I started this post a few days ago, but could not finish then. I sat, fumbling for words and feeling frustrated and angry. Very angry. Too angry to write. I'm in a different place now, so I'm sure this will end up being a different post than the one I would have written on Tuesday, but I'm going to pick up where I left off...
On Monday on our local classic rock station there was a top 50 countdown of Beatles tracks. Despite feeling particularly bereft and frustrated and anxious, in hopes of lifting my spirits, I kept radio tuned into the station as I drove to pick up flowers to bring to cemetery. While I think the song was written about homosexuality, the lyrics of "You've Got to Hide Your Love Away" resonated with how I have been feeling lately:
Here I stand head in hand
Turn my face to the wall
If she's gone I can't go on
Feelin' two-foot small
Everywhere people stare
Each and every day
I can see them laugh at me
And I hear them say
Hey you've got to hide your love away
Hey you've got to hide your love away
How could I even try
I can never win
Hearing them, seeing them
In the state I'm in
How could she say to me
Love will find a way
Gather round all you clowns
Let me hear you say
Hey you've got to hide your love away
Hey you've got to hide your love away
Hide my love away. Hide my grief away. Hiding my grief away is hiding my love away, for what is grief other than an extension of our love for those we have lost?
In our North American society, grief is socially unacceptable. When a loved one dies, not matter the relation, we are told to "be strong", "keep busy", "smile, she would want you to". It seems as though once a funeral has been held and the casket closed, society expects us to have closure on the passing of our loved ones and for grieving to end.
Its particularly shocking that here in Canada, where employment and human rights are (relatively) ably enforced, that the Employment Standards Act provides that an employee is entitled to only three days bereavement leave when an immediate family member dies, including a child.
Last September while honeymooning in Greece, Tim and I ferried from Athens to Santorini. There was a mix-up with our travel provider and rather than on a direct sail, we ended up on an island hopper. Enjoying the sunshine on the bow deck, we did not mind one bit. As we approached each port, we would stand at the deck rail, camera in hand, trying to take in as much as we could of each of the tiny islands we stopped at.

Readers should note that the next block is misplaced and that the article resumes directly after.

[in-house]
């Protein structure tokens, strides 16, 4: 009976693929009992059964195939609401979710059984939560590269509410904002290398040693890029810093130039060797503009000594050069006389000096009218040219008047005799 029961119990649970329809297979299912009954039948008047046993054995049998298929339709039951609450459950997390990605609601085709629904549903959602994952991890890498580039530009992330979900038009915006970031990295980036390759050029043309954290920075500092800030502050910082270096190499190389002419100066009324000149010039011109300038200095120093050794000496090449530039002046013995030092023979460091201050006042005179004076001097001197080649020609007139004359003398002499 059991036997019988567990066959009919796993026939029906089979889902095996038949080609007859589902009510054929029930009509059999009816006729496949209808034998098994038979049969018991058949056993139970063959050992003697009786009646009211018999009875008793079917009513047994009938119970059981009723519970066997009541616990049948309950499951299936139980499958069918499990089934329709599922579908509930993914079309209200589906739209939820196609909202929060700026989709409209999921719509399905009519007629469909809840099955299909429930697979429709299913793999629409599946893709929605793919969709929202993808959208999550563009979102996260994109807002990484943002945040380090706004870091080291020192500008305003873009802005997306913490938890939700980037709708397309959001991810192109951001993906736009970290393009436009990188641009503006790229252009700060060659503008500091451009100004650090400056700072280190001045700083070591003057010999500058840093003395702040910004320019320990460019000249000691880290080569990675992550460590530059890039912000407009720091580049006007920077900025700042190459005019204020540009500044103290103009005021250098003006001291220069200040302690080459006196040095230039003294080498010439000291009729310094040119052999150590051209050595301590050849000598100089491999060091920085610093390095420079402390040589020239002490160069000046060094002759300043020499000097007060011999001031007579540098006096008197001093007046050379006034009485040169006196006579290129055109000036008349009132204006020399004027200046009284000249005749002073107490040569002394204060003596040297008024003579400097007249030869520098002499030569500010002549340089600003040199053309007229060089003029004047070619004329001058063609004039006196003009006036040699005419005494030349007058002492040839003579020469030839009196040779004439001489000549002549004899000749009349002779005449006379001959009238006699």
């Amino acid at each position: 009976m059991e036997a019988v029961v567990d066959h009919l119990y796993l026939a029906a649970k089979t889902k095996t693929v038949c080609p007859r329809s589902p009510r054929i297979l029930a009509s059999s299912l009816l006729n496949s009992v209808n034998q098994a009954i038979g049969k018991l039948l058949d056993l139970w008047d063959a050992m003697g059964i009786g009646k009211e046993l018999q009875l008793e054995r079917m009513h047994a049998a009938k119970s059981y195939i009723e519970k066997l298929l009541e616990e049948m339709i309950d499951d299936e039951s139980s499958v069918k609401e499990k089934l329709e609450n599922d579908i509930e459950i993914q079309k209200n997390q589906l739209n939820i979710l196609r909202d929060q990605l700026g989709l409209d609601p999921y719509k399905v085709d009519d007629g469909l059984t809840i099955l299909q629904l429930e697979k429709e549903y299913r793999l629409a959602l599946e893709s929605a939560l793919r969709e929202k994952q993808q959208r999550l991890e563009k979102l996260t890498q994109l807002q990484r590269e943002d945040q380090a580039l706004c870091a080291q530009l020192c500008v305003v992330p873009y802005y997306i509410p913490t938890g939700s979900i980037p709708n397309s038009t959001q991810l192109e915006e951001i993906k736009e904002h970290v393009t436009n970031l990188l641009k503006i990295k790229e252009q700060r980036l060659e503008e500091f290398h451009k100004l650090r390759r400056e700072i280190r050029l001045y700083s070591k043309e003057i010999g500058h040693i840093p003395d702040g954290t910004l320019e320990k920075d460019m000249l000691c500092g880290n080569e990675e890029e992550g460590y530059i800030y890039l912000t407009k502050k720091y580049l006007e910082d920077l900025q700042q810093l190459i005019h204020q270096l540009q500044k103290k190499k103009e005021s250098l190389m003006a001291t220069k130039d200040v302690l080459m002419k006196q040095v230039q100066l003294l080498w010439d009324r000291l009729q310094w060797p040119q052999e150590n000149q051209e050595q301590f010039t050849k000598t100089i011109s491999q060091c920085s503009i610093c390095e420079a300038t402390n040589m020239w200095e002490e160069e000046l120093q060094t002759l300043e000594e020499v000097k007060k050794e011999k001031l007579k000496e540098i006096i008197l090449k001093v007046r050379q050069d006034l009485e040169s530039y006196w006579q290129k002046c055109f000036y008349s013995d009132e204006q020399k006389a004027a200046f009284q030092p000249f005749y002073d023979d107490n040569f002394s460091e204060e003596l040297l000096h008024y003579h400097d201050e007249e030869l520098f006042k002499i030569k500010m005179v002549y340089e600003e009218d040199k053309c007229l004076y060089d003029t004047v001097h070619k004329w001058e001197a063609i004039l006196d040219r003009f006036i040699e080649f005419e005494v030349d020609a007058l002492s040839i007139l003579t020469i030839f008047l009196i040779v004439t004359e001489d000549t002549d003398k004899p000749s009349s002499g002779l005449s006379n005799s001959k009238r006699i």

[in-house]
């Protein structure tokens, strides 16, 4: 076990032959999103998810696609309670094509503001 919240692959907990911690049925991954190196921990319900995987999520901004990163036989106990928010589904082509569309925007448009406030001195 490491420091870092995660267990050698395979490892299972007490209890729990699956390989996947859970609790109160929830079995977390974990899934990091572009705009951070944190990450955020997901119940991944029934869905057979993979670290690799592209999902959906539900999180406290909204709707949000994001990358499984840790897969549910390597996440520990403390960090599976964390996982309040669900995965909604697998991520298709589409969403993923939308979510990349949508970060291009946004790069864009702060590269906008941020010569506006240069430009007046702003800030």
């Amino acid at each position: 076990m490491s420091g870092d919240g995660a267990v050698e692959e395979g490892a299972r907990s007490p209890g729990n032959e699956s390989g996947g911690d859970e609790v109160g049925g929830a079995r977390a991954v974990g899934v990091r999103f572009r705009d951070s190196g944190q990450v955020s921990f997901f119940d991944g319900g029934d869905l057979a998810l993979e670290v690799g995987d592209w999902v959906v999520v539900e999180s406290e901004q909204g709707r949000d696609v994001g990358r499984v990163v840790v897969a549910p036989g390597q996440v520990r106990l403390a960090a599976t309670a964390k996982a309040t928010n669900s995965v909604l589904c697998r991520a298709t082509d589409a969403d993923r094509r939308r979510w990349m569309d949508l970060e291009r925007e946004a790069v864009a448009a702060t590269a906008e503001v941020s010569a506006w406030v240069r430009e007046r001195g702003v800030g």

I believe it was in Naxos when a casket was unloaded. I heard the wailing before the ship was even docked. Twenty or so mourners, all adorned in their mourning clothes, stood waiting for the casket to be rolled out. The women sobbed loudly, and one woman, who I presume was the deceased's mother, wailed. She wailed with such fervor that the boat's engines did little to drown out her cries and pleas. She threw her arms in the air, let out noises I had never heard before, and allowed the others to catch her when her knees buckled.
Tim and I, and our fellow travelers, watched from the boat as a priest splashed the casket with Holey water, and then as the men picked up the casket and the mourners all paraded away together, carrying their dead, praying, sobbing, dressed in their mourning clothes.
How sad I thought, and then how dramatic?! I asked Tim if he thought the emotion was real or whether it was forced, like some sort of show. I wondered if the mother felt obliged to carry on that way, and whether if in Greek society, the bereaved would be judged if they did not make such a production out of the death of a loved one.
I do not wonder such things anymore. I now understand that those noises were primal screams, and on tiny Greek Islands, it is okay to let them out. The mourning clothes are like the "My Baby Died" t-shirt I wish I could wear so people would understand my tear stained cheeks, puffy eyes, short temper and inability to make social niceties. Now I wonder, how long it is socially acceptable to wear mourning clothes in Greece?
Here in North America, we are given a few minutes or so to scream and wail when the news is delivered, a few days or so to cry openly, and, at best, a few weeks or so to finish up the business of feeling sad and to get on with our lives. After ten weeks, my grief has already outlasted others tolerance of it.
I've posted before about the lack of support Tim and I have received from our friends and family members. Knowing I have real world readers, I have been hesitant to get into much detail for fear of offending anyone. It is not that I actually care if any of my real world readers are offended, because quite frankly, this is not about them right now, but I am loath to create any conflict or drama that will just make the situation worse for Tim and I. But...at this point I do not know if it can get any worse, and this is my space for sharing and growing and healing, so here goes...
A certain family member, lets call her M, has been relentless in her pursuit to force us to "get over" Isla. She has been not so subtly suggesting we should be "back to normal" for at least six weeks now. She made it clear to both Tim and I that after four weeks, her expectation was that we should be back to work full-time. When she learned that Tim was gradually returning to full-time hours, she advised me that she had decided that an appointment would be scheduled for Tim and I with the family doctor to get anti-depressants because it was, "enough now".
In the initial days following Isla's death, Tim and I made a conscious decision to face our grief head on in order to heal, and that we would not deny ourselves the opportunity to mourn the loss of our daughter because we understood that grief could not be avoided, and suppressing our emotions would only delay inevitably feeling them. We also decided we needed to balance grieving and living. And, truthfully, I think we have been doing a really good job.